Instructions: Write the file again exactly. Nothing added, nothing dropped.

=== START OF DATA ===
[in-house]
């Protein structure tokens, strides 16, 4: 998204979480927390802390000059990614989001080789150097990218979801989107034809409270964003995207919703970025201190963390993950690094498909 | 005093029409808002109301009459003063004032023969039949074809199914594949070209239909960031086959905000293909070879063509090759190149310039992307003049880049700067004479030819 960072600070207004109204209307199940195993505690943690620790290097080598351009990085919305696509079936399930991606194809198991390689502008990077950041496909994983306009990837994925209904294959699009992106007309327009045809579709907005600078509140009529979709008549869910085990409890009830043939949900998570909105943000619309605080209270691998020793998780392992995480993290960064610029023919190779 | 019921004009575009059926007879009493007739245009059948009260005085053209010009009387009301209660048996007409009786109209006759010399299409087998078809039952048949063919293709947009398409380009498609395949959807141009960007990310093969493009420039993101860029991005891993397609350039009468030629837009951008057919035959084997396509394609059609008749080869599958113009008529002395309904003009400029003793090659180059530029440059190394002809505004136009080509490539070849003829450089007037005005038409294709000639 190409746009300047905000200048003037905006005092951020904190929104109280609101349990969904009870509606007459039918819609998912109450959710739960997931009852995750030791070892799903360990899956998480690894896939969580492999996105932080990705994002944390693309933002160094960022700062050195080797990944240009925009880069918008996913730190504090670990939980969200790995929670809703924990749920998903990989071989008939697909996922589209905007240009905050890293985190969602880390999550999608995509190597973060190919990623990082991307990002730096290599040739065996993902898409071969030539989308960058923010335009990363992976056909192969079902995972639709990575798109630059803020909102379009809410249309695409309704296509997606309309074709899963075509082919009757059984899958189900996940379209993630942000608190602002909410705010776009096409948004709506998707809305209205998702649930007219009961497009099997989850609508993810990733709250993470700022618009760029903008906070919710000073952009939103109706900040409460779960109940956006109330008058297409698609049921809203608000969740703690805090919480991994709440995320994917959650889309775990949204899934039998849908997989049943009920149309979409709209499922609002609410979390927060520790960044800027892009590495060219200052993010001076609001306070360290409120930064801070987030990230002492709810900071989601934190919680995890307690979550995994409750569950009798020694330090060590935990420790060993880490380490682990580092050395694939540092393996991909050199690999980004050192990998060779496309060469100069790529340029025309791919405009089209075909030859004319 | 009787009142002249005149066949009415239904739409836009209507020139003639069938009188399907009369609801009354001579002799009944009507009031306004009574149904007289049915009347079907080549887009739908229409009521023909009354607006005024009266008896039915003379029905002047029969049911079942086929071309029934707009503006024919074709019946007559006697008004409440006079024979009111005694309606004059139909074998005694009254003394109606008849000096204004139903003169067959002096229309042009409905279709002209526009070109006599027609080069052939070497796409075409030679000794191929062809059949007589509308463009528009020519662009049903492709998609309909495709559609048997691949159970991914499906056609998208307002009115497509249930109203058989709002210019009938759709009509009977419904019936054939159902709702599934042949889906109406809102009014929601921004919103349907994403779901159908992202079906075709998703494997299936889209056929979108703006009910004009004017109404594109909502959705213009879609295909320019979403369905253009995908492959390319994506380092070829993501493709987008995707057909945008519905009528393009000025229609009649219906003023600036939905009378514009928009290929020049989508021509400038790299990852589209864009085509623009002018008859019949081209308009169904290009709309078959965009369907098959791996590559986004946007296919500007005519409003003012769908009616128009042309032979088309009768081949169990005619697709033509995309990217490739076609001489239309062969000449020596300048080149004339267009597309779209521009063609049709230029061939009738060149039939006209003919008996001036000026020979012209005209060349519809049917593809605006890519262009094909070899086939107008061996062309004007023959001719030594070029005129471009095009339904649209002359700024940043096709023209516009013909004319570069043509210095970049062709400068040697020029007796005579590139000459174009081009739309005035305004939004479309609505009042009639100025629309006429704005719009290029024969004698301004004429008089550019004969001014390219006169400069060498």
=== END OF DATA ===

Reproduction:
[in-house]
């Protein structure tokens, strides 16, 4: 998204979480927390802390000059990614989001080789150097990218979801989107034809409270964003995207919703970025201190963390993950690094498909 | 005093029409808002109301009459003063004032023969039949074809199914594949070209239909960031086959905000293909070879063509090759190149310039992307003049880049700067004479030819 960072600070207004109204209307199940195993505690943690620790290097080598351009990085919305696509079936399930991606194809198991390689502008990077950041496909994983306009990837994925209904294959699009992106007309327009045809579709907005600078509140009529979709008549869910085990409890009830043939949900998570909105943000619309605080209270691998020793998780392992995480993290960064610029023919190779 | 019921004009575009059926007879009493007739245009059948009260005085053209010009009387009301209660048996007409009786109209006759010399299409087998078809039952048949063919293709947009398409380009498609395949959807141009960007990310093969493009420039993101860029991005891993397609350039009468030629837009951008057919035959084997396509394609059609008749080869599958113009008529002395309904003009400029003793090659180059530029440059190394002809505004136009080509490539070849003829450089007037005005038409294709000639 190409746009300047905000200048003037905006005092951020904190929104109280609101349990969904009870509606007459039918819609998912109450959710739960997931009852995750030791070892799903360990899956998480690894896939969580492999996105932080990705994002944390693309933002160094960022700062050195080797990944240009925009880069918008996913730190504090670990939980969200790995929670809703924990749920998903990989071989008939697909996922589209905007240009905050890293985190969602880390999550999608995509190597973060190919990623990082991307990002730096290599040739065996993902898409071969030539989308960058923010335009990363992976056909192969079902995972639709990575798109630059803020909102379009809410249309695409309704296509997606309309074709899963075509082919009757059984899958189900996940379209993630942000608190602002909410705010776009096409948004709506998707809305209205998702649930007219009961497009099997989850609508993810990733709250993470700022618009760029903008906070919710000073952009939103109706900040409460779960109940956006109330008058297409698609049921809203608000969740703690805090919480991994709440995320994917959650889309775990949204899934039998849908997989049943009920149309979409709209499922609002609410979390927060520790960044800027892009590495060219200052993010001076609001306070360290409120930064801070987030990230002492709810900071989601934190919680995890307690979550995994409750569950009798020694330090060590935990420790060993880490380490682990580092050395694939540092393996991909050199690999980004050192990998060779496309060469100069790529340029025309791919405009089209075909030859004319 | 009787009142002249005149066949009415239904739409836009209507020139003639069938009188399907009369609801009354001579002799009944009507009031306004009574149904007289049915009347079907080549887009739908229409009521023909009354607006005024009266008896039915003379029905002047029969049911079942086929071309029934707009503006024919074709019946007559006697008004409440006079024979009111005694309606004059139909074998005694009254003394109606008849000096204004139903003169067959002096229309042009409905279709002209526009070109006599027609080069052939070497796409075409030679000794191929062809059949007589509308463009528009020519662009049903492709998609309909495709559609048997691949159970991914499906056609998208307002009115497509249930109203058989709002210019009938759709009509009977419904019936054939159902709702599934042949889906109406809102009014929601921004919103349907994403779901159908992202079906075709998703494997299936889209056929979108703006009910004009004017109404594109909502959705213009879609295909320019979403369905253009995908492959390319994506380092070829993501493709987008995707057909945008519905009528393009000025229609009649219906003023600036939905009378514009928009290929020049989508021509400038790299990852589209864009085509623009002018008859019949081209308009169904290009709309078959965009369907098959791996590559986004946007296919500007005519409003003012769908009616128009042309032979088309009768081949169990005619697709033509995309990217490739076609001489239309062969000449020596300048080149004339267009597309779209521009063609049709230029061939009738060149039939006209003919008996001036000026020979012209005209060349519809049917593809605006890519262009094909070899086939107008061996062309004007023959001719030594070029005129471009095009339904649209002359700024940043096709023209516009013909004319570069043509210095970049062709400068040697020029007796005579590139000459174009081009739309005035305004939004479309609505009042009639100025629309006429704005719009290029024969004698301004004429008089550019004969001014390219006169400069060498």